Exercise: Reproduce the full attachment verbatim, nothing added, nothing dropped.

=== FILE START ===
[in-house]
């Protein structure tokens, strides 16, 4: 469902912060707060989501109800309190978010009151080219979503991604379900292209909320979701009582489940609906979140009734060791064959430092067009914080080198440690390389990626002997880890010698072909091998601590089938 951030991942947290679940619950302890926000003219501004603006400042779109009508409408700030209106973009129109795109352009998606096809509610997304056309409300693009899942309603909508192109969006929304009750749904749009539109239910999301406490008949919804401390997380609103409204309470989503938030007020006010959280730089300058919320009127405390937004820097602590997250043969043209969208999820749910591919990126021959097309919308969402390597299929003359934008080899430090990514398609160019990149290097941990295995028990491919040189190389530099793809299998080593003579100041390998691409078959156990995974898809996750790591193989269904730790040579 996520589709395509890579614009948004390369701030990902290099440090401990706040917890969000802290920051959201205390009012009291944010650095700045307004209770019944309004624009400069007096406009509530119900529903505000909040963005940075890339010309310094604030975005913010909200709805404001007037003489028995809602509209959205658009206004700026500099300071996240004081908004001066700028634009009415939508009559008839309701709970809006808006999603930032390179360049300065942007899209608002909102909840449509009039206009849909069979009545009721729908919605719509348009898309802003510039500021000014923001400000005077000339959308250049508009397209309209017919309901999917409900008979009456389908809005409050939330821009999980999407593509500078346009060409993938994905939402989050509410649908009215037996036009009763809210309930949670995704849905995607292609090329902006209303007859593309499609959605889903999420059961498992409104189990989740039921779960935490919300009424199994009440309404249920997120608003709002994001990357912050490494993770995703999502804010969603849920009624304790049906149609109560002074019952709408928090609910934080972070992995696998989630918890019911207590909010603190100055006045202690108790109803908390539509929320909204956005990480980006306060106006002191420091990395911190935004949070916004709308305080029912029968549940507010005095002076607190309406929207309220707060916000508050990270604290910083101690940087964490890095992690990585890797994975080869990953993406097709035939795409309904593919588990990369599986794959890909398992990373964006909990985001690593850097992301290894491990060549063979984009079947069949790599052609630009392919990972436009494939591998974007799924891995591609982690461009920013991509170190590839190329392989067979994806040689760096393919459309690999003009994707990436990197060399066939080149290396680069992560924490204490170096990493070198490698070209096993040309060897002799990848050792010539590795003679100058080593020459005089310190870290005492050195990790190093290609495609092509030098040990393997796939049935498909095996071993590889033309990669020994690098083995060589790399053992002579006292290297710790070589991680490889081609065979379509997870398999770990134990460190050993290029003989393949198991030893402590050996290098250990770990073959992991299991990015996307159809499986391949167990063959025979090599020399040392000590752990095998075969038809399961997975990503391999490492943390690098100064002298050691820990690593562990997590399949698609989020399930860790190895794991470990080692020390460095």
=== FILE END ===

[in-house]
């Protein structure tokens, strides 16, 4: 469902912060707060989501109800309190978010009151080219979503991604379900292209909320979701009582489940609906979140009734060791064959430092067009914080080198440690390389990626002997880890010698072909091998601590089938 951030991942947290679940619950302890926000003219501004603006400042779109009508409408700030209106973009129109795109352009998606096809509610997304056309409300693009899942309603909508192109969006929304009750749904749009539109239910999301406490008949919804401390997380609103409204309470989503938030007020006010959280730089300058919320009127405390937004820097602590997250043969043209969208999820749910591919990126021959097309919308969402390597299929003359934008080899430090990514398609160019990149290097941990295995028990491919040189190389530099793809299998080593003579100041390998691409078959156990995974898809996750790591193989269904730790040579 996520589709395509890579614009948004390369701030990902290099440090401990706040917890969000802290920051959201205390009012009291944010650095700045307004209770019944309004624009400069007096406009509530119900529903505000909040963005940075890339010309310094604030975005913010909200709805404001007037003489028995809602509209959205658009206004700026500099300071996240004081908004001066700028634009009415939508009559008839309701709970809006808006999603930032390179360049300065942007899209608002909102909840449509009039206009849909069979009545009721729908919605719509348009898309802003510039500021000014923001400000005077000339959308250049508009397209309209017919309901999917409900008979009456389908809005409050939330821009999980999407593509500078346009060409993938994905939402989050509410649908009215037996036009009763809210309930949670995704849905995607292609090329902006209303007859593309499609959605889903999420059961498992409104189990989740039921779960935490919300009424199994009440309404249920997120608003709002994001990357912050490494993770995703999502804010969603849920009624304790049906149609109560002074019952709408928090609910934080972070992995696998989630918890019911207590909010603190100055006045202690108790109803908390539509929320909204956005990480980006306060106006002191420091990395911190935004949070916004709308305080029912029968549940507010005095002076607190309406929207309220707060916000508050990270604290910083101690940087964490890095992690990585890797994975080869990953993406097709035939795409309904593919588990990369599986794959890909398992990373964006909990985001690593850097992301290894491990060549063979984009079947069949790599052609630009392919990972436009494939591998974007799924891995591609982690461009920013991509170190590839190329392989067979994806040689760096393919459309690999003009994707990436990197060399066939080149290396680069992560924490204490170096990493070198490698070209096993040309060897002799990848050792010539590795003679100058080593020459005089310190870290005492050195990790190093290609495609092509030098040990393997796939049935498909095996071993590889033309990669020994690098083995060589790399053992002579006292290297710790070589991680490889081609065979379509997870398999770990134990460190050993290029003989393949198991030893402590050996290098250990770990073959992991299991990015996307159809499986391949167990063959025979090599020399040392000590752990095998075969038809399961997975990503391999490492943390690098100064002298050691820990690593562990997590399949698609989020399930860790190895794991470990080692020390460095």